Russian master Alexander Sokurov has tapped into the very flow of history itself for the flabbergasting Russian Ark
. Thanks to the miracles of digital video, Sokurov (and cinematographer Tilman Buttner) uses a single, unbroken, 90-minute shot to wind his way through the Hermitage in St Petersburg--the repository of Russian art and the former home to royalty. Gliding through time, we glimpse Catherine II, modern-day museumgoers, and the doomed family of Nicholas II. History collapses on itself, as the opulence of the past and the horrors of the 20th century collide, and each door that opens onto yet another breathtaking gallery is another century to be heard from. The movie climaxes with a grand ball and thousands of extras, prompting thoughts of just how crazy Sokurov had to be to try a technical challenge like this--and how far a distance we've travelled, both physically and spiritually, since the movie began. --Robert Horton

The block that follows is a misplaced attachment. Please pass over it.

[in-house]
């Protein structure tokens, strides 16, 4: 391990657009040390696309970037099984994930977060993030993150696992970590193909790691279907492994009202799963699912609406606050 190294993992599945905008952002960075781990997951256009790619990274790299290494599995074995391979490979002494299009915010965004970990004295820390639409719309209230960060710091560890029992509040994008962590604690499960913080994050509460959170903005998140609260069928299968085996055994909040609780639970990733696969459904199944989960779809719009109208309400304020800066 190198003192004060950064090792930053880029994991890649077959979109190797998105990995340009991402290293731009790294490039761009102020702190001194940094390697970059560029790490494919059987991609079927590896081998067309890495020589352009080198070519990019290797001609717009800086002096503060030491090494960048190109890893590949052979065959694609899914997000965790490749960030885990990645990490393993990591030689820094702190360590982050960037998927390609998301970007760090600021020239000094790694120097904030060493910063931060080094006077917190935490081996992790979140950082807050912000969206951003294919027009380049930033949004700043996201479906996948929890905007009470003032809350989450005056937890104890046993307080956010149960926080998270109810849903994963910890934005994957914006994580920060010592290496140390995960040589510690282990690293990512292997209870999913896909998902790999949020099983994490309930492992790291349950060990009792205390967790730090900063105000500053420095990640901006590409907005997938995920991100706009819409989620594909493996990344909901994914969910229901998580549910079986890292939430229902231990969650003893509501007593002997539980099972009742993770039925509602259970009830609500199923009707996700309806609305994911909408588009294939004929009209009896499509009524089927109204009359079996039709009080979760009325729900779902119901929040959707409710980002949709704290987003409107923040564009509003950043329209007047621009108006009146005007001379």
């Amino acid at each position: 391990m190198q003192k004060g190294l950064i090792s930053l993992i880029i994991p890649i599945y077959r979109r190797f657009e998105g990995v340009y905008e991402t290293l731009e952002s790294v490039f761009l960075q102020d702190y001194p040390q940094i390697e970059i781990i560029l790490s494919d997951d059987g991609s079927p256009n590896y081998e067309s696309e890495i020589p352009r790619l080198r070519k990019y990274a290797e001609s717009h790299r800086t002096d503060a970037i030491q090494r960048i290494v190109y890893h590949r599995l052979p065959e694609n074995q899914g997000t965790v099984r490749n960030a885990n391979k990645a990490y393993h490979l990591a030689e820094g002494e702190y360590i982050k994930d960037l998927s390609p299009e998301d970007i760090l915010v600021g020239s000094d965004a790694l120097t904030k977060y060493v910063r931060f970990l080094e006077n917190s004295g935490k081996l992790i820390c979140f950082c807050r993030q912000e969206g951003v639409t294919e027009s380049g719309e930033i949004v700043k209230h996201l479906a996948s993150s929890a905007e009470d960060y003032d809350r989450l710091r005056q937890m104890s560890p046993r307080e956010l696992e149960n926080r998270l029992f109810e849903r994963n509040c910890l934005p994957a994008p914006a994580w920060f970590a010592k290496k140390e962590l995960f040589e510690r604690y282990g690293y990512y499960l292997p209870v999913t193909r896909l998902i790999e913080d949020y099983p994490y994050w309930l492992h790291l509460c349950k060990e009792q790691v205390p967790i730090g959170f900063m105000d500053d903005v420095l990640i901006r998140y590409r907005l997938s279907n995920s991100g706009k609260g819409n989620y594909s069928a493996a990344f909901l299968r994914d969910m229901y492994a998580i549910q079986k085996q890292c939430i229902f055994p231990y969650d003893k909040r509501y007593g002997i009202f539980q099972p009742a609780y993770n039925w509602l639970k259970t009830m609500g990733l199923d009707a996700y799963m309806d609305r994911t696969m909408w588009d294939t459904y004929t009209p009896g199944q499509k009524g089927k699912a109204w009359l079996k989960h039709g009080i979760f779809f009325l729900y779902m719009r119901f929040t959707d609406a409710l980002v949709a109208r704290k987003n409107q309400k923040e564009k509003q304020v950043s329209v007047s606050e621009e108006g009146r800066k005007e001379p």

A groundbreaking feat of filmmaking, Alexander Sokurov's amazing journey through 300 years of Russian art and history is the first ever feature to be shot in a single, unedited take - the ultimate director's cut. Magically transported to St Petersburg's Hermitage museum in the early 1700s, a contemporary filmmaker and a cynical 19th Century French diplomat become accomplices in an extraordinary voyage through Russia's turbulent past to the present day. As they explore the splendid corridors and salons of the Palace, the two men witness prominent historical figures enacting startling scenes from the Tsarist Empire. Digitally shot with a state-of-the-art high definition steadicam and featuring a masterfully orchestrated cast of 2,000, Russian Ark is destined to stand as a defining moment of cinema history.